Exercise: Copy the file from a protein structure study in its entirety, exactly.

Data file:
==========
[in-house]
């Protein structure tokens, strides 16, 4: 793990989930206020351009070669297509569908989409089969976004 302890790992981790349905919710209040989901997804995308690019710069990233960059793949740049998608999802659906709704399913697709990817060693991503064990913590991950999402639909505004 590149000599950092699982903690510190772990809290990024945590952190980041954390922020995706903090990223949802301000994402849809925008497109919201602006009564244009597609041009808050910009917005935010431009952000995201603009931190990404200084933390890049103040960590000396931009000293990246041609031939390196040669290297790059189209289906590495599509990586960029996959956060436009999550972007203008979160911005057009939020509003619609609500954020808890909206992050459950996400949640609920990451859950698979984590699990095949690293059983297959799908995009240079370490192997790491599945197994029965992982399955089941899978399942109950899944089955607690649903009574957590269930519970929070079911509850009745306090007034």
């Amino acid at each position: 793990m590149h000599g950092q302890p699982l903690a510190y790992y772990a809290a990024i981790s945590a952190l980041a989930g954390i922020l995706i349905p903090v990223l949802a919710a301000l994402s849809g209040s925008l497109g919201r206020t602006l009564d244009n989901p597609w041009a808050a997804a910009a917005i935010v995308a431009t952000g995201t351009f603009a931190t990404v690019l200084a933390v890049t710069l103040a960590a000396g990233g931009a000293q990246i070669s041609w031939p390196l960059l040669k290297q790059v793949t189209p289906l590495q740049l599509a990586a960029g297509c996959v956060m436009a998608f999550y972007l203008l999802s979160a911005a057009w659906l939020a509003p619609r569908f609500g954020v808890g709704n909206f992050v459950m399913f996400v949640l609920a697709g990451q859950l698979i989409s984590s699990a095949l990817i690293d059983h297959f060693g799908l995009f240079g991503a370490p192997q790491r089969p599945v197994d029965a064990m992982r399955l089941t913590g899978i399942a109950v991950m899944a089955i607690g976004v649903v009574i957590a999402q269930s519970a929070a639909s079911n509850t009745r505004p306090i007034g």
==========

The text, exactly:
[in-house]
């Protein structure tokens, strides 16, 4: 793990989930206020351009070669297509569908989409089969976004 302890790992981790349905919710209040989901997804995308690019710069990233960059793949740049998608999802659906709704399913697709990817060693991503064990913590991950999402639909505004 590149000599950092699982903690510190772990809290990024945590952190980041954390922020995706903090990223949802301000994402849809925008497109919201602006009564244009597609041009808050910009917005935010431009952000995201603009931190990404200084933390890049103040960590000396931009000293990246041609031939390196040669290297790059189209289906590495599509990586960029996959956060436009999550972007203008979160911005057009939020509003619609609500954020808890909206992050459950996400949640609920990451859950698979984590699990095949690293059983297959799908995009240079370490192997790491599945197994029965992982399955089941899978399942109950899944089955607690649903009574957590269930519970929070079911509850009745306090007034």
């Amino acid at each position: 793990m590149h000599g950092q302890p699982l903690a510190y790992y772990a809290a990024i981790s945590a952190l980041a989930g954390i922020l995706i349905p903090v990223l949802a919710a301000l994402s849809g209040s925008l497109g919201r206020t602006l009564d244009n989901p597609w041009a808050a997804a910009a917005i935010v995308a431009t952000g995201t351009f603009a931190t990404v690019l200084a933390v890049t710069l103040a960590a000396g990233g931009a000293q990246i070669s041609w031939p390196l960059l040669k290297q790059v793949t189209p289906l590495q740049l599509a990586a960029g297509c996959v956060m436009a998608f999550y972007l203008l999802s979160a911005a057009w659906l939020a509003p619609r569908f609500g954020v808890g709704n909206f992050v459950m399913f996400v949640l609920a697709g990451q859950l698979i989409s984590s699990a095949l990817i690293d059983h297959f060693g799908l995009f240079g991503a370490p192997q790491r089969p599945v197994d029965a064990m992982r399955l089941t913590g899978i399942a109950v991950m899944a089955i607690g976004v649903v009574i957590a999402q269930s519970a929070a639909s079911n509850t009745r505004p306090i007034g």